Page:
Much of the world has fallen into a sedentary lifestyle. An overall decrease in activity and the rise of office jobs has led not only to decreased physical activity but also to numerous health conditions, such as high blood pressure and spinal issues from poor posture. For some people, however, sitting or reclining is the treatment, rather than the cause, of a health condition. Standing up triggers orthostatic intolerance, which often occurs alongside other illnesses.
Orthostatic intolerance (OI) involves a series of physical symptoms that are triggered by standing up and relieved by reclining once again. Multiple disorders are associated with orthostatic intolerance, including dysautonomia, an autonomic nervous system disorder. Some causes are less serious, however, and do not generally require medical attention or intervention.
Some people experience mild forms of OI after a recurrent illness or simply from standing up too quickly. Dehydration and infectious diseases can also lead to the condition, which arises due to a body's inability to regulate blood flow. Other causes include chronic fatigue syndrome, neurally mediated hypotension, postural tachycardia syndrome, and fibromyalgia.
The symptoms of orthostatic intolerance include visual difficulties, change in blood pressure, lightheadedness upon standing, dizziness upon standing, nausea, and cognitive impairments like an inability to focus. A change in blood pressure can be both a symptom and a cause of OI. Visual issues include seeing stars and darkening vision. In more extreme cases, some people experience syncope or fainting.
Dysautonomia can cause orthostatic intolerance, as can flaws in the central nervous system (CNS). Such dysfunction can lead to syncope, lightheadedness, and neurocognitive problems due to altered blood flow to the brain, sometimes relating to the brainstem.
Orthostatic intolerance is a symptom of chronic fatigue syndrome or CFS. The condition is often an aspect of postural tachycardia syndrome (POTS) and neurally mediated hypotension (NMH). One study found that OI in people with chronic fatigue syndrome is more frequent than reports suggest. Symptoms usually take the form of dizziness and lightheadedness. The same study also found that symptoms are worsened after physical exertion.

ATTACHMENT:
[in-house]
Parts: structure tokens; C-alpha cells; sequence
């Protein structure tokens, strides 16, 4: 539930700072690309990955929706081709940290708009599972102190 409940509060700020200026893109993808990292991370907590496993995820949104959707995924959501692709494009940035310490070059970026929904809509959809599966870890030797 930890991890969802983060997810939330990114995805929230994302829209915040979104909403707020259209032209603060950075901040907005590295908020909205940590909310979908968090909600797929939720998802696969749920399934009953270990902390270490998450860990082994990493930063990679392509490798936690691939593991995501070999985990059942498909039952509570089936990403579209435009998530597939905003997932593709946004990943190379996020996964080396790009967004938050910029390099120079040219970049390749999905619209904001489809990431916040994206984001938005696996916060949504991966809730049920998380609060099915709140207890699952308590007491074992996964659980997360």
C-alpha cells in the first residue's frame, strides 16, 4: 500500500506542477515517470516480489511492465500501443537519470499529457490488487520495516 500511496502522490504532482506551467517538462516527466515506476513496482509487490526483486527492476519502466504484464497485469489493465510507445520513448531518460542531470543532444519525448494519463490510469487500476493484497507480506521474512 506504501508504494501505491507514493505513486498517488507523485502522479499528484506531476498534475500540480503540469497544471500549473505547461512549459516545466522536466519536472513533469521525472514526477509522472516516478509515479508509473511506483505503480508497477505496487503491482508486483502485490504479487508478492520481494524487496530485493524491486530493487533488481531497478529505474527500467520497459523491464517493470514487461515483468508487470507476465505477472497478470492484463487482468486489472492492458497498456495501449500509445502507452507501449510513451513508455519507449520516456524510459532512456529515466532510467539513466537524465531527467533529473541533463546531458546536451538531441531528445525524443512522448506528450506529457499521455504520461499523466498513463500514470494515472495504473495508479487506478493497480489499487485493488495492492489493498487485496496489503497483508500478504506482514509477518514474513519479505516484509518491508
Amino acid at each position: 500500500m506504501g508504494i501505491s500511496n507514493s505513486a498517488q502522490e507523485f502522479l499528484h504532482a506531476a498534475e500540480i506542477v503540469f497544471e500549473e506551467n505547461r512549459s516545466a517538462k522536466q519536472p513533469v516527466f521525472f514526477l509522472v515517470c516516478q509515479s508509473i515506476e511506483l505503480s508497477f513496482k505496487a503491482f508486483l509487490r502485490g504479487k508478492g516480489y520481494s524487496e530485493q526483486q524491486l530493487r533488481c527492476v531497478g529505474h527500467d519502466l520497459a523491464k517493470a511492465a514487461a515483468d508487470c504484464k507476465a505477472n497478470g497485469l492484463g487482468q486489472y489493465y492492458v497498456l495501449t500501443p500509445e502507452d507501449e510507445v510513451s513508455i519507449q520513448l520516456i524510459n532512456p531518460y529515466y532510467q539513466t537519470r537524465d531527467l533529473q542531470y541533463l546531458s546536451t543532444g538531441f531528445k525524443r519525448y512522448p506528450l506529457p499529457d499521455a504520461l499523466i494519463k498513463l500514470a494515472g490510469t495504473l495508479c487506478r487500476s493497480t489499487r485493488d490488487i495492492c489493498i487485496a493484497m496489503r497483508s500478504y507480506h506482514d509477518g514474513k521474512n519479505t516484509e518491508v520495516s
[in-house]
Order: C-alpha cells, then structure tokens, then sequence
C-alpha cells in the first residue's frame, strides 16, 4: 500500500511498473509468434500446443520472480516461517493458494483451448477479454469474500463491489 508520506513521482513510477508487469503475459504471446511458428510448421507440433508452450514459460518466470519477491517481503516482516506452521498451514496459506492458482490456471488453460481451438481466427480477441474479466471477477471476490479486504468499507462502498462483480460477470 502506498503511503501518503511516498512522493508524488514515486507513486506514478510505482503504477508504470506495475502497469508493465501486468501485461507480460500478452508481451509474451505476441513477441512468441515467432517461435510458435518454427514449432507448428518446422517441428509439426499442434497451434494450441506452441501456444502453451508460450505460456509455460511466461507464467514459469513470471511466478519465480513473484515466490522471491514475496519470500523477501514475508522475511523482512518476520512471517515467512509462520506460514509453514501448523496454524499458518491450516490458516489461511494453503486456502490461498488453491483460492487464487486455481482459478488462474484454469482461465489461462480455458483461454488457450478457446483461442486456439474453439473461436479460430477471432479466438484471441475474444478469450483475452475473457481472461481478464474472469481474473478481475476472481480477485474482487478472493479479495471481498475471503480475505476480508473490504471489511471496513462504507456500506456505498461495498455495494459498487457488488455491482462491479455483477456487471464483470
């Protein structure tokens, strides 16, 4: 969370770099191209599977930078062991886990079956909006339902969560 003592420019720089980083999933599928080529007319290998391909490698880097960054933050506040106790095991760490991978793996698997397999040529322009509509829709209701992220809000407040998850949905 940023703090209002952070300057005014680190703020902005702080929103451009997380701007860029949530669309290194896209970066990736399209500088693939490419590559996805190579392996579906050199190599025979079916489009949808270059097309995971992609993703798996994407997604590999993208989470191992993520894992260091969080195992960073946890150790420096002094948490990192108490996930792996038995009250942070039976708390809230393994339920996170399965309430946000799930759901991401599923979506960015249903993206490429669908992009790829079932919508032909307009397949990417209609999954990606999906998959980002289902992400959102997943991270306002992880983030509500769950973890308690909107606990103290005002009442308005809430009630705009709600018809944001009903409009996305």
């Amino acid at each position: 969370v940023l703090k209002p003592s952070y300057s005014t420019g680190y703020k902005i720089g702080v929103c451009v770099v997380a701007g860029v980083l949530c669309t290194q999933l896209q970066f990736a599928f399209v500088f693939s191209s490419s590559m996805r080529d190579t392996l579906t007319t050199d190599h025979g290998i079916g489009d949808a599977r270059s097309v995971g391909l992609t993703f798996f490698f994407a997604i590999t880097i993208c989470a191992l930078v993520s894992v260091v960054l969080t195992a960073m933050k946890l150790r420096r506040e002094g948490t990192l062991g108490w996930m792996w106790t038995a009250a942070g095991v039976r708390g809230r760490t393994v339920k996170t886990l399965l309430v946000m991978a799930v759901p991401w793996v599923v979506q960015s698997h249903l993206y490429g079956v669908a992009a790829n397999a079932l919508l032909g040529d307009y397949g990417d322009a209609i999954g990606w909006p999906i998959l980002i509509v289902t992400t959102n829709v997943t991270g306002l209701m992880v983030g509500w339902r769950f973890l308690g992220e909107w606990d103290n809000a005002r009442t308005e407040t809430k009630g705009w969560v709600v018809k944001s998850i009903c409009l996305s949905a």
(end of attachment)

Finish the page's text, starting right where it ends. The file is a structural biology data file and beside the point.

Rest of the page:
Neurally mediated hypotension is a form of chronic orthostatic intolerance caused by decreased blood volume in the circulatory system and a defect in the nervous and circulatory systems. This defect starts in the nervous system: blood pressure drops because the body cannot reflexively control the veins and arteries through the release of adrenaline. Although the body is releasing the hormone, the blood vessels do not respond and constrict as they should. In turn, people who experience orthostatic hypotension become lightheaded or dizzy upon standing, sometimes to the point of fainting.
Postural tachycardia syndrome, known as POTS, is a form of chronic OI in which the heart rate does not regulate upon standing, and the heart beats too quickly. People with POTS have unstable blood flow, especially to the brain’s cerebrum, and sometimes experience hyperventilation, which can bring on OI. They also have sympathetic nerve activity that contributes to the onset of orthostatic intolerance similarly to people with NMS.
Postural tachycardia syndrome, neurally mediated hypotension, and chronic fatigue syndrome are all connected, with similar symptoms and causes. Fibromyalgia (FM) is also associated with orthostatic intolerance, but in a way experts do not entirely understand. Researchers believe fibromyalgia is linked to autonomic nervous system dysfunction. The same dysfunction can cause orthostatic intolerance, though the reason for the link is unclear. One study found a similarity between POTS and FM in their nervous system symptoms.
The methods of treating OI are dependent on the disorder that causes it. For example, managing the neural symptoms of fibromyalgia by improving function can be more effective than treating the symptoms. Many treatments that are specifically directed toward orthostatic intolerance work to increase blood pressure or avoid triggers. These include avoiding prolonged standing, wearing pressure garments, increasing fluid intake, and medication. Some doctors prescribe physical therapy, as well.
Rehydration and medical treatment can cure orthostatic intolerance caused by dehydration or infectious disease. Chronic forms of OI, however, cannot be cured. If a person's orthostatic intolerance is a byproduct of a chronic illness, it can be managed. For people with diseases like NMS or fibromyalgia, medication and long-term personalized treatment can help them manage OI.
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